Four Quantitative Investing Strategies That Work
“The overall volume of ESG-related postings grew at a faster rate than other types of roles over the period, which is consistent with companies increasingly focusing on sustainability. , but also showed significant variations across companies, sectors and pillars,” Barclays said. summary of the work said.
“We posit that ESG job posting data can serve as a leading indicator of future changes in companies’ ESG ratings given the lag between hiring decisions for ESG-related roles and the implications for business operations and activities.
“Consistent with our expectations, we find that companies with higher ‘abnormal’ ESG reporting intensity were more likely to experience rating upgrades approximately two to three years after the reporting date compared to their peers in the same industry with lower “abnormal” ESG posting intensity.
“Furthermore, companies with higher ‘abnormal’ ESG reporting intensity also enjoyed significantly better subsequent stock market performance relative to other companies, after accounting for exposure to common risk factors.”
2. Isolate signal from noise in shorts
The second winning strategy is one that will appeal to investors eager to take advantage of underperforming companies that are headed for more trouble.
Barclays’ QPS team looked at the level of short interest in stocks and why the strategy of backing top-selling stocks was less likely to predict future stock returns.
Barclays found that “in order to use short interest rate data as a predictive signal, investors need to properly isolate the ‘short interest’ component that represents negative views of the underlying company”.
Short-term interest driven by negative views on a stock has been a consistent predictor of stock and corporate bond performance for more than three decades.
To isolate negative stock level views from stock noise, Barclays has adjusted for a range of factors that may affect the level of short interest, including mergers and tax arbitrage and the limited supply of shares that may be borrowed for the purpose of short selling.
This last question is important because low levels of short interest may not accurately reflect an investor’s desire to sell short.
Four factors can affect the level of short selling: short sellers unable to find stocks to borrow, the opacity of the loan market can make it difficult to allocate a stock, some large institutions intentionally keep their holdings out of the loans and borrowing costs tend to increase with the level of short-term interest.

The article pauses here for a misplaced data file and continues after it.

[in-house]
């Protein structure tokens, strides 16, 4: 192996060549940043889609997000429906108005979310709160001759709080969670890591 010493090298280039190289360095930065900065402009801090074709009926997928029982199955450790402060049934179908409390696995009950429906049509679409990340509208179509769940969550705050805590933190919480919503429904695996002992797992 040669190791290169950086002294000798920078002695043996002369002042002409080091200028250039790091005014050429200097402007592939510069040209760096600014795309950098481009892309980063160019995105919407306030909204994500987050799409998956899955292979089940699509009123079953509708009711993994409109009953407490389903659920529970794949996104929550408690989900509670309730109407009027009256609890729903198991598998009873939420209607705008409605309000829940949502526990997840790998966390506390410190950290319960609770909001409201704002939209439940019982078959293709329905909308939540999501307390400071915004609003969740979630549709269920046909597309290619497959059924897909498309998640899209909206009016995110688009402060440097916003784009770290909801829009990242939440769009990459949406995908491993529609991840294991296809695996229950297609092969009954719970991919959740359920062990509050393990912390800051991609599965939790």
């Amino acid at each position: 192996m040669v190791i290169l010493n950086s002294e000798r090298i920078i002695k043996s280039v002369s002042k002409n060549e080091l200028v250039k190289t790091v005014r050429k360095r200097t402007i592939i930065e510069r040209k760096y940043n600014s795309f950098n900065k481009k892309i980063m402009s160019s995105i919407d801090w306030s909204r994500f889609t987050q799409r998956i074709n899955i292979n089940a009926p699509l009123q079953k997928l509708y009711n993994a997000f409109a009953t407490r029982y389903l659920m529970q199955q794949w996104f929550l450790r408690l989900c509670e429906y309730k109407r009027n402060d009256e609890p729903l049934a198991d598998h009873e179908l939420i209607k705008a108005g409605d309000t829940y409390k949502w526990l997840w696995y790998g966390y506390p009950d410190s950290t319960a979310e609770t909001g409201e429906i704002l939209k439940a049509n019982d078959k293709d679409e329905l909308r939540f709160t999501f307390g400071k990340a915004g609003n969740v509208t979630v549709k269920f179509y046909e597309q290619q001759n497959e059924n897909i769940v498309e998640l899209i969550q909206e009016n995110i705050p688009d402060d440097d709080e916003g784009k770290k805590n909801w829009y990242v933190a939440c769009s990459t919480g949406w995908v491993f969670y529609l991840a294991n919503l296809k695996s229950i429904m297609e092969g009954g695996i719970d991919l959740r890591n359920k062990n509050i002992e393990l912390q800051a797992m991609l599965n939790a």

Barclays concluded that the information ratio of a long-short strategy based on short interest rates increases from 0.28 to 1.02 and that the maximum drawdown is reduced from 47% to 11%, once the quantitative model isolates negative opinions and removes unintended risk exposures.
3. Invest in the Chinese A-share market
A third winning strategy concerns the Chinese A-share market, considered too risky for many global investors.
In the third in a series of reports, Barclays’ QPS team found that allocation to the Chinese A-share market “leads to better performance of global equity-only and equity/bond portfolios, the major part of the improvement being the result of its low correlation with other markets, rather than its strong historical performance in the sample.
Barclays says return correlations between A-shares and other stock markets have been below 0.5 for the past 17 years, partly because of previous restrictions on foreign access.
But, the team concludes that it is still likely to be an important diversifier after the easing of restrictions, its heavy reliance on retail investors means the market is more predictable than other markets and the strong Retailer participation could expose it to behavioral biases that lead to alpha opportunities.
4. There is alpha in market distortion by ETFs
A fourth winning strategy is to take advantage of anomalies in the US stock market due to the influx of money into passive investment vehicles, including exchange-traded funds and index funds, which now exceed funds managed in funds. active shares.
In 2020, index fund assets under management reached $5 trillion, or about 16% of the total US market capitalization.
The analysis revealed that because passive funds have an incentive to minimize tracking errors, the increase in their importance has led to changes in the dynamics of intraday trading volume.
This has led to a change in the daytime pattern of trading volumes, in line with the tendency for passive funds to trade around the close to minimize tracking error. This has changed trading patterns and led to “intraday return predictability”.
Barclays says the predictability of late surges in trading activity caused by ETFs and index funds opens up opportunities for “considerable economic gains”.
Quantitative investing has seen a renaissance over the past year as increased market volatility has favored trend-following strategies.
The data published by the FinancialTimes in May showed the $337 billion ($492 billion) quantitative hedge fund industry making the largest gains since the 2008 financial crisis, according to data provider HFR.
Separate data from the Man Group’s latest financial results show strong growth in assets under management in its quantitative strategies which have generated consistent positive returns.